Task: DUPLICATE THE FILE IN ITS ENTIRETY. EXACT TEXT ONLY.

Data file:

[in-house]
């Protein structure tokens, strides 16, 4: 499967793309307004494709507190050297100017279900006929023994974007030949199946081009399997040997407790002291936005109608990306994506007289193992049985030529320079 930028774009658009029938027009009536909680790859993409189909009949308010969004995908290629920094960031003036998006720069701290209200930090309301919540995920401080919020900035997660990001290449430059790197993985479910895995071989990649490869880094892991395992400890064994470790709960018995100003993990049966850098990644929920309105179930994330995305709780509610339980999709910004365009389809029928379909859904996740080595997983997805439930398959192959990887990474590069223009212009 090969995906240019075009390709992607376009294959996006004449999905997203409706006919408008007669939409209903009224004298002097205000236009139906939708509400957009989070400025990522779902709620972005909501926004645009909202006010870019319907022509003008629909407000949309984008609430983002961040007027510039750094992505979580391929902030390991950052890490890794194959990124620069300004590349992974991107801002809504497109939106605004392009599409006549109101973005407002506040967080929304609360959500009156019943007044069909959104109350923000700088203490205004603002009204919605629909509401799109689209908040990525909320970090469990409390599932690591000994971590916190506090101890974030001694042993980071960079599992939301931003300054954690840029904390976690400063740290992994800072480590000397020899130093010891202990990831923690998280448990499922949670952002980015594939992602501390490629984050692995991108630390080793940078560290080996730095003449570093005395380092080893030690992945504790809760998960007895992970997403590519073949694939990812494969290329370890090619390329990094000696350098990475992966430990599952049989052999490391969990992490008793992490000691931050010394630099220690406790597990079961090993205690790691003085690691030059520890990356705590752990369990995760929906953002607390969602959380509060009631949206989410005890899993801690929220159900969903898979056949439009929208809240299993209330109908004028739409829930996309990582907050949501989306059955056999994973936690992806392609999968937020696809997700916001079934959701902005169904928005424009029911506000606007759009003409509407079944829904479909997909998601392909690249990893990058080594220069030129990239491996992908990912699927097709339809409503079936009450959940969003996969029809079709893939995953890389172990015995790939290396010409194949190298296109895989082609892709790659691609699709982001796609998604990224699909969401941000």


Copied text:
[in-house]
């Protein structure tokens, strides 16, 4: 499967793309307004494709507190050297100017279900006929023994974007030949199946081009399997040997407790002291936005109608990306994506007289193992049985030529320079 930028774009658009029938027009009536909680790859993409189909009949308010969004995908290629920094960031003036998006720069701290209200930090309301919540995920401080919020900035997660990001290449430059790197993985479910895995071989990649490869880094892991395992400890064994470790709960018995100003993990049966850098990644929920309105179930994330995305709780509610339980999709910004365009389809029928379909859904996740080595997983997805439930398959192959990887990474590069223009212009 090969995906240019075009390709992607376009294959996006004449999905997203409706006919408008007669939409209903009224004298002097205000236009139906939708509400957009989070400025990522779902709620972005909501926004645009909202006010870019319907022509003008629909407000949309984008609430983002961040007027510039750094992505979580391929902030390991950052890490890794194959990124620069300004590349992974991107801002809504497109939106605004392009599409006549109101973005407002506040967080929304609360959500009156019943007044069909959104109350923000700088203490205004603002009204919605629909509401799109689209908040990525909320970090469990409390599932690591000994971590916190506090101890974030001694042993980071960079599992939301931003300054954690840029904390976690400063740290992994800072480590000397020899130093010891202990990831923690998280448990499922949670952002980015594939992602501390490629984050692995991108630390080793940078560290080996730095003449570093005395380092080893030690992945504790809760998960007895992970997403590519073949694939990812494969290329370890090619390329990094000696350098990475992966430990599952049989052999490391969990992490008793992490000691931050010394630099220690406790597990079961090993205690790691003085690691030059520890990356705590752990369990995760929906953002607390969602959380509060009631949206989410005890899993801690929220159900969903898979056949439009929208809240299993209330109908004028739409829930996309990582907050949501989306059955056999994973936690992806392609999968937020696809997700916001079934959701902005169904928005424009029911506000606007759009003409509407079944829904479909997909998601392909690249990893990058080594220069030129990239491996992908990912699927097709339809409503079936009450959940969003996969029809079709893939995953890389172990015995790939290396010409194949190298296109895989082609892709790659691609699709982001796609998604990224699909969401941000």